Critical sections limit performance by constraining parallel execution and adding overhead. What features should a critical section have for improving performance?

  • $\begingroup$ I have no idea what you are asking about. Critical sections are for correctness not performance. $\endgroup$ – Wandering Logic May 4 '15 at 13:03
  • $\begingroup$ @WanderingLogic Did the edit help? I am guessing that lio wants to know what makes a critical section slow down a program and how such can be avoided. $\endgroup$ – Paul A. Clayton May 4 '15 at 17:04

As noted in the question, the performance impact of critical sections has two components: the limiting of parallelism and the overhead in providing the isolation guarantees.

The limiting of parallelism can be addressed by minimizing the context, frequency, and duration of the critical section. Using finer-grained locking or transactional memory allows independent operations to be executed in parallel by reducing the context in which isolation must be guaranteed.

Reducing coupling of operations can reduce the context and frequency of critical sections. The use of redundant data structures can provide localization of data such that critical sections can be avoided (reducing their frequency) or the potential contention reduced. For example, instead of updating a single accumulator a tree of accumulators could be used.

(While the fastest critical section is the one that does not exist, one must be careful that overheads in avoiding critical sections are not higher than the cost of using a critical section.)

The duration of a critical section can be reduced by keeping work out of the critical section. While this is relatively obvious, moving work before or after the critical section may require that more work be done (at least in some cases) or may interfere with other design considerations. Speculatively performing work before a critical section can shorten a critical section at the cost of detecting and handling incorrect speculation.

One subtle form of work is the handling of cache misses and state updates (primarily acquiring ownership of a cache block). Avoiding false sharing is a well-known technique, but somewhat less commonly mentioned (in part because of tradeoffs of complexity and runtime overheads with the performance benefit) are localization of true sharing and prefetching. Temporal localization of sharing exploits patterns of reading and updating to use warm data. In some cases, it may even be worthwhile to increase the duration of a critical section to reduce the amount of work within critical sections by taking advantage of a warmed-up cache.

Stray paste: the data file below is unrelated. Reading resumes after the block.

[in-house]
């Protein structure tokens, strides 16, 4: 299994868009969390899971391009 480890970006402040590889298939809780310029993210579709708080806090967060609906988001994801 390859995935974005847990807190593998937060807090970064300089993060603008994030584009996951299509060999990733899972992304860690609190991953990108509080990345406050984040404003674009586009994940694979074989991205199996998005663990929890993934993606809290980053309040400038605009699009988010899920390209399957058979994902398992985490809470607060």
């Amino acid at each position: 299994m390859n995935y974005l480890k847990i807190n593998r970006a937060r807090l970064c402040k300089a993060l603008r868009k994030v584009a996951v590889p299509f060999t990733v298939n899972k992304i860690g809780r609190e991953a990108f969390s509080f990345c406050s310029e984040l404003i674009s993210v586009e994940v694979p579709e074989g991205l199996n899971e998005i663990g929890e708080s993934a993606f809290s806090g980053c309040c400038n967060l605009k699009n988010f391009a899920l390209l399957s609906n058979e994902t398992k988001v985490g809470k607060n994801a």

Sharing can also be localized within the memory system. Not all communication between threads has equal cost. Physical proximity of communication and read-sharing can exploit sharing of a level of cache to keep warm data in cache (incidentally avoiding replication), to prefetch data (if cross-thread accesses can have temporal locality either naturally or by clever scheduling), or to reduce the bandwidth or latency of communication. NUMA-optimizations can also reduce bandwidth and latency by locating users, especially modifiers, of data near the home of the data. NUMA-optimizations can even apply to last level cache slices when a cache block has a single home partition within the last level cache which can be accessed with less overhead by one or more processing elements.

Using finer-grained locking can also reduce the isolation overhead by avoiding cache line ping-pong. The ultimate in fine-grained locking is lockless updating using atomic operations. Knowing what facilities the targeted hardware provides and the tradeoffs in their use can also be helpful in reducing isolation overhead. For example, if the targeted hardware transactional memory system supports low overhead retry under certain conditions, it may be less important to avoid contention leading to a transient transaction failure than to make sure those conditions are satisfied.

Approximation can also exploited in some cases to reduce overhead. Statistical information such as software performance counters can often tolerate losing some updates, allowing removal from the critical section and the use of less expensive non-atomic operations. Similarly, some information only needs to be conservatively maintained for correctness. For example, a reference counter could afford to lose a decrement if the information is only used for earliest release of a resource (another layer of resource management might handle such leaks).

The basic principle for critical sections is that they should be as small (context and duration) and as infrequent as possible.

  • $\begingroup$ This is not my area of expertise, but this answer might provide at least some of what the OP was seeking (though it is probably excessively broad and is clearly very incomplete and somewhat less than ideally organized). $\endgroup$ – Paul A. Clayton May 4 '15 at 17:01

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